The Broad-tailed Hummingbird, sometimes labeled as a ‘hummingbird of subalpine meadows’ in reference to its preferred habitat, is a medium-sized hummingbird that lives mostly in the western United States and Mexico. It’s called Broad-tailed to refer to the broad, rounded tail of both males and females of the species.
The bird is known to easily adapt in cold environments. It has the ability to enter torpor, slow its heart rate and drop its body temperature.
The Broad-tailed Hummingbird grows to a length of 3.1-3.5 inches, a wingspan of 5.1 inches, and a weight of 3-4 grams.
The Broad-tailed Hummingbird has shiny green upper parts, especially the crown and back.
The adult male is distinguished for having a metallic rosy-red or iridescent pink-red throat, white belly and breast, green sides, and black tail with some red-brown outermost feathers. Its tail is also described as wide and rounded.
The adult female, on the other hand, has a white throat with iridescent green or bronze speckles. The lower parts of the bird’s body is dull whitish, with warm buff-tinged sides. The tail feathers have an interesting color combination. The central tail feathers are green, and the outer tail feathers are rust-colored at base, black in middle, and white on the outer tips. Its chin and throat are marked with dark spots. The female’s plumage closely resembles that of Allen’s and Rufous Hummingbirds.
The juvenile Broad-tailed Hummingbird looks similar to the adult female, except that it has more spotting on its throat and its tail averages more rufous at base.
The primary diet of Broad-tailed Hummingbirds is nectar from flowers, which include red columbine, Indian paintbrush, sage, and scarlet mint. Aside from these, Broad-tailed Hummingbirds are known to feed from flowers that do not typically belong in a hummingbird’s diet, such as pussy willows, currants, and glacier lilies. Saps from trees and shrubs serve as alternate food source to nectar.
They also feed on small insects, which serve as their protein source. They get them by gleaning from leaves or snatching from midair.
Distribution and Habitat
Broad-tailed Hummingbirds live in high-altitude areas of California, Mexico, and the southern and central Rocky Mountains. Their summer range extends across mountain forests and meadows in different areas in the western United States. The resident birds’ range spans from the mountain areas of northern Mexico to as far south as Guatemala. As the summer ends, the northerly birds migrate and overwinter in the range’s southern portions. The species is mostly migratory, with some resident populations in Mexico.
They live in open woodland areas, especially pinyon-juniper and pine-oak, brushy hillsides, montane scrub and thickets. Most of the time, they live in subalpine meadows and shrubby areas that are close to forests of willow, pine, fir or spruce.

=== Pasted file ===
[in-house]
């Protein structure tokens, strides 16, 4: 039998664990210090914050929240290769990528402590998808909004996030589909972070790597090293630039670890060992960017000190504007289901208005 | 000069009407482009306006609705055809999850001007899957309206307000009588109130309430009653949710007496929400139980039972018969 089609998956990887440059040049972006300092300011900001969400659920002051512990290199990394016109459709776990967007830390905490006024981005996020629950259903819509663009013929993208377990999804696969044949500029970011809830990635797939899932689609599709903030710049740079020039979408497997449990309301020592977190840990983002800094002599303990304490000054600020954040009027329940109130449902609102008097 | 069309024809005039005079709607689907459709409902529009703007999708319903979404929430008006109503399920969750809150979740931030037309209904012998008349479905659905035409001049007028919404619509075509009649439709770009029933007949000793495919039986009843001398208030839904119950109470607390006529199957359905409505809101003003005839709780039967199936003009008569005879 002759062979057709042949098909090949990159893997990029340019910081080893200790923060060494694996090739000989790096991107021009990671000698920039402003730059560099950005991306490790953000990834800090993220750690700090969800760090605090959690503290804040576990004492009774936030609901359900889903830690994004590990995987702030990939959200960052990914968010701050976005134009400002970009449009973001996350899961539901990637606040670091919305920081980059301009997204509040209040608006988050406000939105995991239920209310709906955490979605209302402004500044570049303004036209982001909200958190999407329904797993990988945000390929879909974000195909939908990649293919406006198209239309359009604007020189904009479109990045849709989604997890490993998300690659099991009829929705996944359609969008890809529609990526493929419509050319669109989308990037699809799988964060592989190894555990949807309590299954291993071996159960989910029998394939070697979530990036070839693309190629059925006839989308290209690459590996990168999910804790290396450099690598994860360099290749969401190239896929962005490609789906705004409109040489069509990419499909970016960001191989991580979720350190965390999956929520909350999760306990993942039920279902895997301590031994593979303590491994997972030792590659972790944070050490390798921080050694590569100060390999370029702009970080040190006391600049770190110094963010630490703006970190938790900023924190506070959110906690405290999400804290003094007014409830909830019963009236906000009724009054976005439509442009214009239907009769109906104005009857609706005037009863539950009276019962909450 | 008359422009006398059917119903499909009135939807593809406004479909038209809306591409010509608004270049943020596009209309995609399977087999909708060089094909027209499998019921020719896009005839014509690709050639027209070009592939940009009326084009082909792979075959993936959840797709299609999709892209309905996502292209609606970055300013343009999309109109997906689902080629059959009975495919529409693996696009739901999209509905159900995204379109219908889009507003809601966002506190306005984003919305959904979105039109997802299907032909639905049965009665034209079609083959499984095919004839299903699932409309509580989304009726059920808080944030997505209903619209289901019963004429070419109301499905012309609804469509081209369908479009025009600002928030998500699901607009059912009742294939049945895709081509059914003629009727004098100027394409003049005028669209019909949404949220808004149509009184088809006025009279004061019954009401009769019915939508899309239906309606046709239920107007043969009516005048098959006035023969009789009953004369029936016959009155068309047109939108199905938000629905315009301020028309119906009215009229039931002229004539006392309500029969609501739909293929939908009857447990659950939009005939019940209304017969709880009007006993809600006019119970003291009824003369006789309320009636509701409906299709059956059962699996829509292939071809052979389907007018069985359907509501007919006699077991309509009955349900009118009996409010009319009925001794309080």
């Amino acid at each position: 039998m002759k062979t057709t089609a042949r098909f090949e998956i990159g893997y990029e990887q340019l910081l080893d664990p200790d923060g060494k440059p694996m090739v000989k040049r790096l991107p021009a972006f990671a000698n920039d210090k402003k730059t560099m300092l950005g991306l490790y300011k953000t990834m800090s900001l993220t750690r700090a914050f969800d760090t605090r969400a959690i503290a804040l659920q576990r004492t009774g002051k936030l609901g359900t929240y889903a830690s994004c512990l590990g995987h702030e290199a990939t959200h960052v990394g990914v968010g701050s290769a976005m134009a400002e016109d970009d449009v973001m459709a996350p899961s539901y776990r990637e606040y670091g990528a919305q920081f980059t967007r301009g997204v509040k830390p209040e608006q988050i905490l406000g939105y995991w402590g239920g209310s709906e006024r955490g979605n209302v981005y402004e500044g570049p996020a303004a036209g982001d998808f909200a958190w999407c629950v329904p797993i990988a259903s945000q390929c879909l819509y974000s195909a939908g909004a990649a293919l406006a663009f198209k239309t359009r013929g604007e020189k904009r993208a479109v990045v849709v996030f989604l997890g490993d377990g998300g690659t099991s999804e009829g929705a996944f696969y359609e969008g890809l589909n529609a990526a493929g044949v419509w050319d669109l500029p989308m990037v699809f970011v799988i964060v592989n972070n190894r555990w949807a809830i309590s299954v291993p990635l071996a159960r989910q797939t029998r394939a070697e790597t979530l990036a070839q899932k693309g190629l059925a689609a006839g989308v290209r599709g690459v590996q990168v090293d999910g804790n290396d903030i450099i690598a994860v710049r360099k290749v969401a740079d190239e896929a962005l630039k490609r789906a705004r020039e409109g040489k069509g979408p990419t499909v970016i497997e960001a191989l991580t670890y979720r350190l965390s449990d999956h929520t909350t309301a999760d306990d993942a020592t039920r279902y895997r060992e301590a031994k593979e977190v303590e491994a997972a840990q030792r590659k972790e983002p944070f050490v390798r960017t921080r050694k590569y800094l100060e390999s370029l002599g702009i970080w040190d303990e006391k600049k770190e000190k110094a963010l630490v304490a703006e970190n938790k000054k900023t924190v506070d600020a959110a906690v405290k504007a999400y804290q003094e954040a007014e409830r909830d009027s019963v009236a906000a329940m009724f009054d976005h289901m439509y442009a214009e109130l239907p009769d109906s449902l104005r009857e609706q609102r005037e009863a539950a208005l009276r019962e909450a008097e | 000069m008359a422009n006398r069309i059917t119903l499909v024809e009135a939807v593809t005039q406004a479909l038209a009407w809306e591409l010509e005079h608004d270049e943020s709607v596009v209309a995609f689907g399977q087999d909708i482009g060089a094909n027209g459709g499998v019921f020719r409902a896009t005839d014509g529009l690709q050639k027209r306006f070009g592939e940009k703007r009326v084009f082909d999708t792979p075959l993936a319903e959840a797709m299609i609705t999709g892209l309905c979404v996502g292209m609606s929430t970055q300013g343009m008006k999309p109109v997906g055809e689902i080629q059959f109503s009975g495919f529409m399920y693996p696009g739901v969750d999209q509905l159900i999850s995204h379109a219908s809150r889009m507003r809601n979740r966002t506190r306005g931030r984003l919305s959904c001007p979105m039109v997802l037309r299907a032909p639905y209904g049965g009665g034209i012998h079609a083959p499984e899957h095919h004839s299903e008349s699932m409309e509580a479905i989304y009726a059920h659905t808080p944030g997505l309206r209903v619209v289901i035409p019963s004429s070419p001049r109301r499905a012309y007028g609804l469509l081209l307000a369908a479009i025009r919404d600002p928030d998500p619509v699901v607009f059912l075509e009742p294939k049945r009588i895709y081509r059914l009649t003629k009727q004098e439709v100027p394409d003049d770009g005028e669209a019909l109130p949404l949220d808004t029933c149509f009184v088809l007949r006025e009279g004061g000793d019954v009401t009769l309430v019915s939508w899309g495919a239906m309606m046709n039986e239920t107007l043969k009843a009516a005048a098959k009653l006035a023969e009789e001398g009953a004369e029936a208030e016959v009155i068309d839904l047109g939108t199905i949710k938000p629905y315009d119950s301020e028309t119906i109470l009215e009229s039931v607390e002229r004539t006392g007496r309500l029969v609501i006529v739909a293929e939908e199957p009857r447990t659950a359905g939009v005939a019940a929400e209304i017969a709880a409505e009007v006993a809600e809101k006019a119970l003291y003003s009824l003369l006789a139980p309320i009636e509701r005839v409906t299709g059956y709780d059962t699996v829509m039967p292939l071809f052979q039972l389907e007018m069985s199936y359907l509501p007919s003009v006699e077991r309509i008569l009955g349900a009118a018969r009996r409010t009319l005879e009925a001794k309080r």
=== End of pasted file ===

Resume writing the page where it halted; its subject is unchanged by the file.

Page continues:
During migration season, as well as winter months, they may be seen in open spaces of lowlands perching around flowering shrubs.
The bird’s northernmost range has a very cold climate, with temperatures that can drop below freezing points even in the summer. This prompts small-bodied birds like the Broad-tailed to careful select their immediate environments.
Behavior and Ecology
The only mode of mobility of Broad-tailed Hummingbirds is flying. Indeed, they hover when they forage, beating their wings at approximately 50 wing beats per second.
The Broad-tailed Hummingbird has an ability to enter torpor in order to adapt to cold nights. It slows down its metabolic state and maintains a body temperature of 12.2°C (54°F) when ambient temperatures fall below 10°C (44°F).
Some portions of the species’ breeding habitat experience thermal inversion, which happens when cold air descends into valleys at night and consequently warms the upslope areas. Because of this, the male Broad-tailed Hummingbird, which does not attend the nest, goes upslope in order to conserve heat and reduce the energy costs of thermoregulation.
Similar to other hummingbirds, Broad-tailed Hummingbirds also exhibit a dive display during courtship. They would climb to great heights, create a cricket-like wing trill, and dive back down to the females.
Being promiscuous in nature, Broad-tailed Hummingbirds mate with different individuals in a season. Also, they do not make bonds with their pairs. Indeed, aside from the actual mating itself, male Broad-tailed Hummingbirds do not participate in building the nest or caring for the young.
The females take the responsibility of building the nest for the young in 4-5 days. They build nests about 1-4 meters above the ground, usually in low, horizontal tree branches. They utilize spider webs and gossamer in constructing the thick inner cup that will form the nest. Lichens, moss, and bark fragments will cover the outside lining of the nest. This well-insulated structure reduces the nightie energy requirements of the incubating female. The finished nest has an average outside diameter of 2 inches and inner diameter size of 0.8 inches. However, as the baby hummingbird grows, the nest slowly stretches until the cup is already flattened.
The young Broad-tailed Hummingbirds fledge about 23 days after hatching.
Even though there is no known information on population trends, the popularity of hummingbird feeders is said to be contributory to the increase in population of Broad-tailed Hummingbirds. Also, the species easily adapts to human-modified habitat, and even benefited from it.
Some threats to the existence of Broad-tailed Hummingbirds are window strikes, collision with cars, and electric fences.